Gus Morris is the name I would pick for a college football official. It is simple and certain, just like the South. Morris looks how I would pick a 57-year-old college football official in the twilight of his career to look: 6-foot-3ish, barrel-chested, handsome weathered face, short salt-and-pepper hair but still running sprints and flipping tires like the young ones.
And Morris’ house is where I would pick a college football official’s to be: tucked down a gravel road at the end of a cul de sac in west Forsyth County, far away from the vitriol on the internet message boards and in the stands on Saturdays in the fall.
That is where I find Morris on a recent Wednesday afternoon. He’s in between work at his auto shop, PRISM Automotive Services, and a workout with his private trainer at Forsyth Central High School. Morris is usually in motion in the fall, between working at PRISM, sweating it with his trainer and driving or flying off to some cathedral of college football. The college football season begins August 26. Life is about to speed up again.
He’s talked about this weekend job for the last 12 years or so at Rotary Clubs and the like. They love to hear 25 years’ worth of stories about the most memorable players and coaches, the best calls and worst ones, the big games and yawners. But what Morris will tell them is that the job doesn’t begin and end with the season.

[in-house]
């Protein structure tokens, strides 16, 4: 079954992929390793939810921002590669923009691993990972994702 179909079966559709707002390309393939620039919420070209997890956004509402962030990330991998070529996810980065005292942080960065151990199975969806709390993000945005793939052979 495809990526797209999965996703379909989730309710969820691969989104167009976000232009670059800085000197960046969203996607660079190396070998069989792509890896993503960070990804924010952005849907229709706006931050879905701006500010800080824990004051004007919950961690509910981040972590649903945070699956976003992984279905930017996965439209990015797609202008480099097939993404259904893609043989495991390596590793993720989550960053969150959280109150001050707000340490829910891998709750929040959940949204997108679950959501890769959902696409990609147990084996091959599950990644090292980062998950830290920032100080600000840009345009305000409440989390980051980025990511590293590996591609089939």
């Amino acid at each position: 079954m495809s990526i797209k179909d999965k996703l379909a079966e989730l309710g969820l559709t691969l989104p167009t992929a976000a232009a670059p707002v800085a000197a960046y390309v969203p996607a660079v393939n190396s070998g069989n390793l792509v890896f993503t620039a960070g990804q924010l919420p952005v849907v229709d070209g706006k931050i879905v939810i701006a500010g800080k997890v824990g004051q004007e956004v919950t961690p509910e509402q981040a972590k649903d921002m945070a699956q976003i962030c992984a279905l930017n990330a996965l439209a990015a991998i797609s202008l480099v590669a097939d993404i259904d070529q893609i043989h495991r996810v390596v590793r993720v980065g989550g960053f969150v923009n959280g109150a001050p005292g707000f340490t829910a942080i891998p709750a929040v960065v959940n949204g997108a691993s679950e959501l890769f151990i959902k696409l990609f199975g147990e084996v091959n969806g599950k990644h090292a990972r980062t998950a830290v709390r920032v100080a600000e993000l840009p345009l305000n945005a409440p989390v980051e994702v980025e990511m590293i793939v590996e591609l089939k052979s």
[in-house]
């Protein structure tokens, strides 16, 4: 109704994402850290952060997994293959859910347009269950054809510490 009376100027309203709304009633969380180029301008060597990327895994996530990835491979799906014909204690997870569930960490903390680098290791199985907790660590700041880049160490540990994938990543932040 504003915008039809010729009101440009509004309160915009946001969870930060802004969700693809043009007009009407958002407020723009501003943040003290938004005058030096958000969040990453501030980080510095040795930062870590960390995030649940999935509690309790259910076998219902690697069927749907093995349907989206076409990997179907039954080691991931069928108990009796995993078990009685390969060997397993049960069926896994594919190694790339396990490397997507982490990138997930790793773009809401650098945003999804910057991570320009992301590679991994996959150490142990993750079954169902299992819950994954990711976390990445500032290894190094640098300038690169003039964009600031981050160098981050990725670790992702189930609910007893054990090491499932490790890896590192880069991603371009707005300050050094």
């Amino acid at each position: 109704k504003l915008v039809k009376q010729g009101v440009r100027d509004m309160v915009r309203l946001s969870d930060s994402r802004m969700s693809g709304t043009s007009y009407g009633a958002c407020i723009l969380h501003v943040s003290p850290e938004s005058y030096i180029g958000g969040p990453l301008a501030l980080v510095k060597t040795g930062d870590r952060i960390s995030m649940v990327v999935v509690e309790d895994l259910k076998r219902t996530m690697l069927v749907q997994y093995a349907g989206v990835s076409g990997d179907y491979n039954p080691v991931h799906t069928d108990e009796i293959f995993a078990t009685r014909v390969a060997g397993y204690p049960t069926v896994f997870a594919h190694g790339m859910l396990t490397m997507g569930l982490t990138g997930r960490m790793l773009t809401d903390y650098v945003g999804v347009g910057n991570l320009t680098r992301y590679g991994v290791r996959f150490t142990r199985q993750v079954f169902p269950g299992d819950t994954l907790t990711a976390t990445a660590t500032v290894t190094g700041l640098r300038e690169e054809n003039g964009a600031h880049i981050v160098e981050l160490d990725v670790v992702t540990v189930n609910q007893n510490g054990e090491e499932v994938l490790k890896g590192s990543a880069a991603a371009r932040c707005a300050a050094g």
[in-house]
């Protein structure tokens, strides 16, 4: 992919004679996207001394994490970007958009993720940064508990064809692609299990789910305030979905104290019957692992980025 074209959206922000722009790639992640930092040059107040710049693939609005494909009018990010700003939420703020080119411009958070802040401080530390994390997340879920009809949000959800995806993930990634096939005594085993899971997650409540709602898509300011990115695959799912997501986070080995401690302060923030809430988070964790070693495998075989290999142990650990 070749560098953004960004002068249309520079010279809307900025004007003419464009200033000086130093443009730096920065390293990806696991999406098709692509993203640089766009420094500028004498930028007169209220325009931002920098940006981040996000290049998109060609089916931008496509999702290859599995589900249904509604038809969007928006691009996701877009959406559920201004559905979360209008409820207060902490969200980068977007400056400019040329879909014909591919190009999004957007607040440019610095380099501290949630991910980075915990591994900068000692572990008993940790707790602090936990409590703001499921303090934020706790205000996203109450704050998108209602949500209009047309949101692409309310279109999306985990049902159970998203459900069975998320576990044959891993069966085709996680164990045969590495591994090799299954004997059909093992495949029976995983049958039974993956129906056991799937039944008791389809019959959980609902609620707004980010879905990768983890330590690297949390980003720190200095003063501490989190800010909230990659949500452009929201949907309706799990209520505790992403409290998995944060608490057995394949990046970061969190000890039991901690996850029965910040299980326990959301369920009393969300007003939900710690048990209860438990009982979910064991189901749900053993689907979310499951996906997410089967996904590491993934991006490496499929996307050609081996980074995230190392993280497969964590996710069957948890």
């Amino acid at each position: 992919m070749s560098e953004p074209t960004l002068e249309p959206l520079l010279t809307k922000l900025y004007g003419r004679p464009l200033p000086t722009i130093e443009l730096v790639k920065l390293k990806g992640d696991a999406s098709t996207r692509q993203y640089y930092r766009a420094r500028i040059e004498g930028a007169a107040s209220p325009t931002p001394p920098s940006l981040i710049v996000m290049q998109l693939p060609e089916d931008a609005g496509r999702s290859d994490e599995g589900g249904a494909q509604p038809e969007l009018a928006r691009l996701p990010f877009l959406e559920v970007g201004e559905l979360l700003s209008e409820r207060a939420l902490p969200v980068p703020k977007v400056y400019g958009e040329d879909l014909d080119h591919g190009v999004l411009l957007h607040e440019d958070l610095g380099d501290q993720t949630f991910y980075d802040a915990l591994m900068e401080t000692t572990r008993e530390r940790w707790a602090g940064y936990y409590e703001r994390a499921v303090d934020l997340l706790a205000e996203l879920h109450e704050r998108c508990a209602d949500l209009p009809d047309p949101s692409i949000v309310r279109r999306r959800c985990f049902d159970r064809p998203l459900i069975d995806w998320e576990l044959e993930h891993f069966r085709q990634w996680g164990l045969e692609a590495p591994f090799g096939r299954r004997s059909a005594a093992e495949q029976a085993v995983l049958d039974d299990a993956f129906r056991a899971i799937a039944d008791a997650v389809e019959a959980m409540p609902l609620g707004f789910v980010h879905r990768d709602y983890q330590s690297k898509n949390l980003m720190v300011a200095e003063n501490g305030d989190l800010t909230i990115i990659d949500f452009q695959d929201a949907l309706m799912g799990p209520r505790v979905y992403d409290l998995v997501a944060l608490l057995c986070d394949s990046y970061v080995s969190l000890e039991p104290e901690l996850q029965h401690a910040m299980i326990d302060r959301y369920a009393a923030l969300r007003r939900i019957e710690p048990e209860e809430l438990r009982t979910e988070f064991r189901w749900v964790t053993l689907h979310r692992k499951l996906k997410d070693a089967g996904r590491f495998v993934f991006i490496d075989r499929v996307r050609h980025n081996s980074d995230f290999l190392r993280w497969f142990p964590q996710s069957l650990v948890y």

“People think we just show up,” Morris said. “They don’t understand everything that goes on. It’s almost 12 months out of the year.”
Morris might have thought that, too, years ago. Born and raised in Atlanta, he loved football growing up. He played it at The Marist School in the late ‘60s and early ‘70s, then at Millsaps College in Jackson, Mississippi. After graduation, he took a job with UPS but eventually moved back to Atlanta to work on a master’s degree. He stopped after a year to raise a family.
One day, a friend visited him at work, and Morris noticed a black-and-white stripe shirt in his friend’s truck. He was on his way to a high school football official’s association meeting, and he invited Morris along.
“It was the right association, it was the right leadership, it was the right guidance, it was the right teaching, it was the right critique and encouragement and everything else,” Morris said.
The first assignment was a middle school football game at Marietta High School, and Morris soon realized his experience as a football player was hardly an advantage in being a good official. The game looked much different without a facemask on.
But Morris also felt something during that first assignment. He’d made just $17, but he didn’t care.
“I thought, man, I think I can do this,” Morris said. “That was fun.”
Morris worked his first high school football game a year a half later when another official was out with an injury – Stone Mountain against Southwest DeKalb at then-Panthersville Stadium. After another year or two, members of his officials association encouraged him to consider trying to get to the college level.
“At that point, I almost owed it to them to at least try it,” Morris said.
So he joined the College Football Officials Association (CFOA) in 1988, working his way up from the bottom. The first games weren’t glamourous: Central Florida, Georgia Southwestern, Samford, Western Kentucky. The highlight was a trip to Huntington, West Virginia in his second year to work Georgia Southern at Marshall on ESPN. He got paid $200. The travel cost $450.
“It was an opportunity,” Morris said, “and I had to try to make the most of it.”